La Graciosa island: the 8th of the Canary Islands🌊🏝️

La Graciosa island
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La Graciosa island in the Canaries, known as the 8th island of the Canary Islands, is a fascinating destination for anyone interested in tourism and exploring the jewels of the Canarian archipelago. With just 700 inhabitants and an area of only 29 km², this island offers a virtually untouched paradise full of charm. But in addition to its natural beauty, La Graciosa has a extrange and interesting history that has led it from being just an islet to being recognised as an island within the Canary archipelago. Do you want to learn more?

📍 Location and key features

La Graciosa is a Canary Island located to the northeast of Lanzarote, the island on which it depends administratively, and forms part of the Chinijo archipelago together with the islets of Alegranza, Montaña Clara, Roque del Este and Roque del Oeste, all belonging to the municipality of Teguise. It is separated from Lanzarote by an arm of the sea known as El Río (The River), with a minimum width of just over a kilometre. Traditionally dedicated to fishing, its economy is nowadays based mainly on tourism and, since 2018, it has been known as the “eighth island” of the Canary Islands.

📜 History of La Graciosa

La Graciosa was conquered in 1402 by the Norman explorer Jean de Béthencourt under the command of Henry III of Castile, and was mentioned in the Treaty of Alcázovas in 1479 as part of the Canary Islands. In 1880, a fish salting factory was built on the island, which boosted the development of La Graciosa.

In 1945, the church of Nuestra Señora del Carmen was built in Caleta del Sebo, which became a parish church in 1993. Today, La Graciosa is accessible only by sea or air, and has a councillor in the municipality of Teguise in Lanzarote.  Since 1986, the island has been declared a Natural Park.

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🏝️ From islet to island: how La Graciosa gained reconnaissance

The transformation of La Graciosa into the eighth island of the Canary Islands was led by Miguel Ángel Páez, who started a campaign in 2013 to obtain official recognition for this small territory of 29 km² and 750 inhabitants, seeking more autonomy and decision-making power to solve the island’s problems and protect it from the tourist overcrowding that are suffering other islands.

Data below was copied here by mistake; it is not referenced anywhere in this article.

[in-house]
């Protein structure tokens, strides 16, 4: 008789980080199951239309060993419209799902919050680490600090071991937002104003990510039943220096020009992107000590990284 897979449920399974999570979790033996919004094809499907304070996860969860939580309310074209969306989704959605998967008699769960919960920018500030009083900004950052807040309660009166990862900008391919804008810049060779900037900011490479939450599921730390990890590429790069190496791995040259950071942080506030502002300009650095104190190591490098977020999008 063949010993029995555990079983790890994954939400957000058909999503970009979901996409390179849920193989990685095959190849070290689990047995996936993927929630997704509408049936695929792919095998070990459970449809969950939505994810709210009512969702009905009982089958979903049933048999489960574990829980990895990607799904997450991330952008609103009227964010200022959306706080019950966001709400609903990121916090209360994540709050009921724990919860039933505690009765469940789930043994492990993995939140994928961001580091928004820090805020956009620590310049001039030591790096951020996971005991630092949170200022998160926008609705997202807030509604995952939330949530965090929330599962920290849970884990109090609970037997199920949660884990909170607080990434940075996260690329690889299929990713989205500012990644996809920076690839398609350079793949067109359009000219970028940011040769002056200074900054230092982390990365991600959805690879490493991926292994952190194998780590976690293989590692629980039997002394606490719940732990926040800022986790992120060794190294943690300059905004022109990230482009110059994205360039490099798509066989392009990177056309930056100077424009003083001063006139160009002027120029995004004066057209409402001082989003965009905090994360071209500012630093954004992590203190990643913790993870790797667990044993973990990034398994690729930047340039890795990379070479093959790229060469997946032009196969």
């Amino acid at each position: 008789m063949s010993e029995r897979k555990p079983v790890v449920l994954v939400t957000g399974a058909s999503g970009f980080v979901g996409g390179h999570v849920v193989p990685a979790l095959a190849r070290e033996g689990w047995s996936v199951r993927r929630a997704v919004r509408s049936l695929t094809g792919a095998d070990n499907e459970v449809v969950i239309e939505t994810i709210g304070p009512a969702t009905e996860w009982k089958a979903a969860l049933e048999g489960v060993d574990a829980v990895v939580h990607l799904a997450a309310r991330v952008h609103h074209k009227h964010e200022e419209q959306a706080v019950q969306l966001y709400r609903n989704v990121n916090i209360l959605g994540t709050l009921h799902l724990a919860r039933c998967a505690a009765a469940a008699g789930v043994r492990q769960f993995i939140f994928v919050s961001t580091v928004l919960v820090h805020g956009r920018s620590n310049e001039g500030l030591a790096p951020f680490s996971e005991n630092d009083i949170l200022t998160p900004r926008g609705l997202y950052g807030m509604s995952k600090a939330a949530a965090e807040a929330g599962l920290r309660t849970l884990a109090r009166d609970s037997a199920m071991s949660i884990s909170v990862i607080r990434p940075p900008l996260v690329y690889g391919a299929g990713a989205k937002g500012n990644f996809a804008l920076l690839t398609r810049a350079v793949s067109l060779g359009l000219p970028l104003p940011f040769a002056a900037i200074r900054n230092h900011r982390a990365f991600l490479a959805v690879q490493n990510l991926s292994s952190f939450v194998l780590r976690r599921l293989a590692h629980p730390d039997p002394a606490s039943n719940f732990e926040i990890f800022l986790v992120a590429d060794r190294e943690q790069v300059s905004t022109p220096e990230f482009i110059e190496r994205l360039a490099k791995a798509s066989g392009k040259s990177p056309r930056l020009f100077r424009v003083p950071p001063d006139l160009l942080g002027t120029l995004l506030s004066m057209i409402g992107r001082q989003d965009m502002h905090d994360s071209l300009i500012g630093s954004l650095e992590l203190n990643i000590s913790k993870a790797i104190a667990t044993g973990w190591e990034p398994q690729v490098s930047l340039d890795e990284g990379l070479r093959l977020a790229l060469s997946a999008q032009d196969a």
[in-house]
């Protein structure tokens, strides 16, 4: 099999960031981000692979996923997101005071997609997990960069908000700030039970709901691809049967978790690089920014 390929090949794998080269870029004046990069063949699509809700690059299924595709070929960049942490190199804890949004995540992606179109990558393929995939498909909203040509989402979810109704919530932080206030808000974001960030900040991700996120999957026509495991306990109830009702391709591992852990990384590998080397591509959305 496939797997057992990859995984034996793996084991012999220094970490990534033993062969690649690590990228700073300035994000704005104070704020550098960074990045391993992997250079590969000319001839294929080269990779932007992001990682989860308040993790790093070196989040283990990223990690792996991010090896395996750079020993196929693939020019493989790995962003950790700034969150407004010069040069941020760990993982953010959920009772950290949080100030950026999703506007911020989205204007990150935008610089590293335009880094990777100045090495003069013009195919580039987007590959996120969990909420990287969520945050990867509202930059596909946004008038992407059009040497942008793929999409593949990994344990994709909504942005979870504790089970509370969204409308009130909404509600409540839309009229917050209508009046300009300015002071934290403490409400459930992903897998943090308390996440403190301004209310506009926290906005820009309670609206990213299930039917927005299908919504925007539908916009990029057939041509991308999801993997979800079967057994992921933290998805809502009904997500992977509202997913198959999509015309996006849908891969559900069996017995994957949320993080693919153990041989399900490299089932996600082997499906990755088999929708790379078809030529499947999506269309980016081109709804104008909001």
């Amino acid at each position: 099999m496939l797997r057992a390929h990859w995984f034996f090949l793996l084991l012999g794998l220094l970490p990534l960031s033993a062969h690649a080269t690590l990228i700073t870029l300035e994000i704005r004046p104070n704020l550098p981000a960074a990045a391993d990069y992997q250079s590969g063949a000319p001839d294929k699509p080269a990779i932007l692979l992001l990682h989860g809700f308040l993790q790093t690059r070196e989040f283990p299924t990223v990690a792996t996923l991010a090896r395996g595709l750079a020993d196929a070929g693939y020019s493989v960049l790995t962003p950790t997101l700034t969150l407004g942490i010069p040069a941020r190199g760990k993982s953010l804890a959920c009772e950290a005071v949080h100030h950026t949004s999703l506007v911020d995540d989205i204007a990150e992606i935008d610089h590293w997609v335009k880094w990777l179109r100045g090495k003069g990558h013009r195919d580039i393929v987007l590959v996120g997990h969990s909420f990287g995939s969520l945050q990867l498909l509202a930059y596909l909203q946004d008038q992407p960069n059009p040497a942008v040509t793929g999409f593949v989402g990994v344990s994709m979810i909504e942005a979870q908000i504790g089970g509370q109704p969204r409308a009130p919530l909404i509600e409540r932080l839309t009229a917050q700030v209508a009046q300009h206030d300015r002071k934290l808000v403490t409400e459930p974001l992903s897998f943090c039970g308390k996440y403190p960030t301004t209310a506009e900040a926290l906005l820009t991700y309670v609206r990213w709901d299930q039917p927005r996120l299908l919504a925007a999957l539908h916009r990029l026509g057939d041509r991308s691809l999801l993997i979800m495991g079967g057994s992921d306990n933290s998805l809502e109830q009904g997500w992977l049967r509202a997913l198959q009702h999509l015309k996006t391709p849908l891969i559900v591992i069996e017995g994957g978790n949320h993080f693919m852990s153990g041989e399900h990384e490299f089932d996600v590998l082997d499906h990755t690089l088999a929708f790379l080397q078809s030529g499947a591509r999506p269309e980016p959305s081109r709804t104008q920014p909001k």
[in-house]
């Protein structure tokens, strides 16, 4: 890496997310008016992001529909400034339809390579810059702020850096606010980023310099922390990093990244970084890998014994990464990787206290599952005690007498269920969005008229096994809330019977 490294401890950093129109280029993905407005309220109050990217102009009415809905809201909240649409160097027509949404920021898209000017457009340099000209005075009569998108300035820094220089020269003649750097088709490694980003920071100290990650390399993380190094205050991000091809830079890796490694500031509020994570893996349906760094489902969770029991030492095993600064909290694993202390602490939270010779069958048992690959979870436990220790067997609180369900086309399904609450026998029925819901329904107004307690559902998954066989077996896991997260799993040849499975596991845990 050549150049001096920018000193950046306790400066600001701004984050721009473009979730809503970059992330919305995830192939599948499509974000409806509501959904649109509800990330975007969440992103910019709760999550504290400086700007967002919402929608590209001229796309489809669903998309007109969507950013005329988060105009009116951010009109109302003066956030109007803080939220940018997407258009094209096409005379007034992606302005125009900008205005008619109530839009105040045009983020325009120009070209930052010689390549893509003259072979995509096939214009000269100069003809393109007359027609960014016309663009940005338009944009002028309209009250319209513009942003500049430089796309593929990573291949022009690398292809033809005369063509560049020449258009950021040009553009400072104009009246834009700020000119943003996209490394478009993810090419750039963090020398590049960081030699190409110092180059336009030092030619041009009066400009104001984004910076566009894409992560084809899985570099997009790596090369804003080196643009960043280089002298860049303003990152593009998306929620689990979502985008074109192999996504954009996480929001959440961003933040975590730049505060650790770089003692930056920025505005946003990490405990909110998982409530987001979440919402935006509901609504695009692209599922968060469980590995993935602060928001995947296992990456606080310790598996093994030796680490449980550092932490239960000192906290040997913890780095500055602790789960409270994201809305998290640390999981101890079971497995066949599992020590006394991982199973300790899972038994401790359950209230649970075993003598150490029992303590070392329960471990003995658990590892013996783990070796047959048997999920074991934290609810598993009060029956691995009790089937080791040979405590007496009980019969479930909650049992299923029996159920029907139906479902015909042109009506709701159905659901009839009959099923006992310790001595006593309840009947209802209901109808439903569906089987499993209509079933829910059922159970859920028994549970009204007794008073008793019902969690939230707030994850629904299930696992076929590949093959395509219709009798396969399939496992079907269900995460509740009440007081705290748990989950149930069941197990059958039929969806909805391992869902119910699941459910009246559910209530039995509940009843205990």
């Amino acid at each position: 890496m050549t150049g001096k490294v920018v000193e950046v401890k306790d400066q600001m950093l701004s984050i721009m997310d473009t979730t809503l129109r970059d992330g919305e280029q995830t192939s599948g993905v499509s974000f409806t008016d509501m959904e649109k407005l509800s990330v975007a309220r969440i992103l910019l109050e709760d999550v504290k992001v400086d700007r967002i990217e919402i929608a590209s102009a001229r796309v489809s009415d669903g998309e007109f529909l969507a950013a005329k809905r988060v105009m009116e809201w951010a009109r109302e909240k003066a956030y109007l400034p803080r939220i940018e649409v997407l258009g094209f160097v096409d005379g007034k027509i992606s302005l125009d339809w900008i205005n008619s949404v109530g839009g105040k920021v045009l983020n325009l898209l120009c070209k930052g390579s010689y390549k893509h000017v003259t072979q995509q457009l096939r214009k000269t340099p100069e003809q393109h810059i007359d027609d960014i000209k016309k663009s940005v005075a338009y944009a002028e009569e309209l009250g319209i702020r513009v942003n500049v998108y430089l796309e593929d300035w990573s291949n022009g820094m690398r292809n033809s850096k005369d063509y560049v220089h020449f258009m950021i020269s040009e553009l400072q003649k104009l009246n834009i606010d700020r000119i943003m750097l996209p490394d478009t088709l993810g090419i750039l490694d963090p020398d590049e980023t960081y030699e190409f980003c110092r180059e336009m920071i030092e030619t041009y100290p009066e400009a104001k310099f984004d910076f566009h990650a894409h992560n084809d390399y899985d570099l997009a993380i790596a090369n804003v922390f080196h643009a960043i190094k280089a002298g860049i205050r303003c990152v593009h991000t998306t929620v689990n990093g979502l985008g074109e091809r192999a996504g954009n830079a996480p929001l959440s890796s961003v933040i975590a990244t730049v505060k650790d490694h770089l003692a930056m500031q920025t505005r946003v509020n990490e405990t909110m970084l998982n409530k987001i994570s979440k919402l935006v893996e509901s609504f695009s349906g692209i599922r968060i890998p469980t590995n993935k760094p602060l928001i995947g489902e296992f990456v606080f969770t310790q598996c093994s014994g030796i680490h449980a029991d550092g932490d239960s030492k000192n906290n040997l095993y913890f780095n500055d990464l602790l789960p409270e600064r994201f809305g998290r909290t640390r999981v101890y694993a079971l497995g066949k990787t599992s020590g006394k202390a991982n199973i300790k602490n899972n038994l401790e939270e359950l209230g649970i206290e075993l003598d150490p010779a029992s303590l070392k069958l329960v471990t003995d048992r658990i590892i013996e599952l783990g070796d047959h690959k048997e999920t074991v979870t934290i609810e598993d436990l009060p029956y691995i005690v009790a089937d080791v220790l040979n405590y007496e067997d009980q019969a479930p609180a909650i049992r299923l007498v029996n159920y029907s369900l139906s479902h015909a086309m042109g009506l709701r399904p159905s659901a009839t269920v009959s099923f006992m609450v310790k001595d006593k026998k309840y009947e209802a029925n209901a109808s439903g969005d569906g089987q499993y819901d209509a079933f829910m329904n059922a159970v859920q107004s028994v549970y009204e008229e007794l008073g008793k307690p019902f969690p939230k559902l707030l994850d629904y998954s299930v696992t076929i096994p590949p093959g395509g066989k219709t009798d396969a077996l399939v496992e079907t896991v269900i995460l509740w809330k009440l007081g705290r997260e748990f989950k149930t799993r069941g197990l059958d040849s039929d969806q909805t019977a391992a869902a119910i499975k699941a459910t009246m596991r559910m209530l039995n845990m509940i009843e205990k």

The campaign, which started as a personal proposal on change.org, gained momentum with local support and reached national relevance, being supported by more than 11,000 signatures. On 26 June 2018, the Spanish Senate unanimously recognised La Graciosa as the eighth inhabited island of the Canary Islands, no longer considering it an islet.

Although this recognition was an important milestone in the history of La Graciosa, it has not brought about a significant change in terms of administrative autonomy. Current legislation in Spain prevents the creation of new municipalities for populations of less than 5,000 inhabitants, so the naming of La Graciosa as an island has remained a mere symbolic declaration with no significant organisational changes.

In practice, despite its recognition as an island, La Graciosa does not have its own island council, which impedes its real administrative equality with the other islands of the archipelago. La Graciosa is now considered a pedania (district) island, with its own legal personality and budget for public services for its inhabitants, but it continues depending on the municipality of Teguise in Lanzarote.

La Graciosa, Canary Islands

🚢 How to get to the island

The 8th of the Canary Islands, La Graciosa, is accessible only by sea or by helicopter, with departures from the port of Órzola in Lanzarote. The crossing of the approximately seven kilometres route is made by small boats.

🏖️ What to do and what to visit in La Graciosa

The island stands out for its natural beauty, with white sandy beaches and turquoise waters such as La Francesa, Montaña Amarilla and Las Conchas. Despite the influx of tourism, artisanal fishing continues to be an important activity on the island. In addition, La Graciosa is home to traditional local activities and businesses, although these have declined over time. The island is also known for its celebration of the Fiesta de la Virgen del Carmen, patron saint of La Graciosa, every 16th July.

🚧 The challenges that faces La Graciosa in the Canary Islands

Despite its recent recognition as an island, this has brought few significant changes to the daily life and needs of its inhabitants. La Graciosa faces challenges related to infrastructure and public services, mainly in terms of sanitation and water supply, but also internet connectivity. The island also faces environmental and waste management challenges, exacerbated by growing tourism.

In any case, La Graciosa island is a destination that offers a unique blend of natural beauty, history and local culture. Despite the challenges it faces, it is an enchanting place that is worth a visit by those seeking an authentic Canary Islands experience. 🌊🌞🏝️

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